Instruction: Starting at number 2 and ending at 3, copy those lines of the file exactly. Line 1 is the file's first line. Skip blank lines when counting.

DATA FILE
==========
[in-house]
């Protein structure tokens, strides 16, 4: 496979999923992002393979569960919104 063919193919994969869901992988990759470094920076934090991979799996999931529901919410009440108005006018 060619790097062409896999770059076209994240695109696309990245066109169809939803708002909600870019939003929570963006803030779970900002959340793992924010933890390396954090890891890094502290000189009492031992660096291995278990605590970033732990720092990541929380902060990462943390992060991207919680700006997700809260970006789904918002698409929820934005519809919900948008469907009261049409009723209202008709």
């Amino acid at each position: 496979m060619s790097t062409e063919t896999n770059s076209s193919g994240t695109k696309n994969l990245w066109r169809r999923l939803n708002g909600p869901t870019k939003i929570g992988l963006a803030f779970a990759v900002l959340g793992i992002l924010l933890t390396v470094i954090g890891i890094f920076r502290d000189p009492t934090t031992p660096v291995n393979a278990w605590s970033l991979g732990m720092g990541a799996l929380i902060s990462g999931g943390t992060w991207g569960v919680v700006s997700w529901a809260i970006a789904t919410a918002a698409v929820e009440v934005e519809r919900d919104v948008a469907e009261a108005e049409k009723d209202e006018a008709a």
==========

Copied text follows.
């Protein structure tokens, strides 16, 4: 496979999923992002393979569960919104 063919193919994969869901992988990759470094920076934090991979799996999931529901919410009440108005006018 060619790097062409896999770059076209994240695109696309990245066109169809939803708002909600870019939003929570963006803030779970900002959340793992924010933890390396954090890891890094502290000189009492031992660096291995278990605590970033732990720092990541929380902060990462943390992060991207919680700006997700809260970006789904918002698409929820934005519809919900948008469907009261049409009723209202008709």
């Amino acid at each position: 496979m060619s790097t062409e063919t896999n770059s076209s193919g994240t695109k696309n994969l990245w066109r169809r999923l939803n708002g909600p869901t870019k939003i929570g992988l963006a803030f779970a990759v900002l959340g793992i992002l924010l933890t390396v470094i954090g890891i890094f920076r502290d000189p009492t934090t031992p660096v291995n393979a278990w605590s970033l991979g732990m720092g990541a799996l929380i902060s990462g999931g943390t992060w991207g569960v919680v700006s997700w529901a809260i970006a789904t919410a918002a698409v929820e009440v934005e519809r919900d919104v948008a469907e009261a108005e049409k009723d209202e006018a008709a």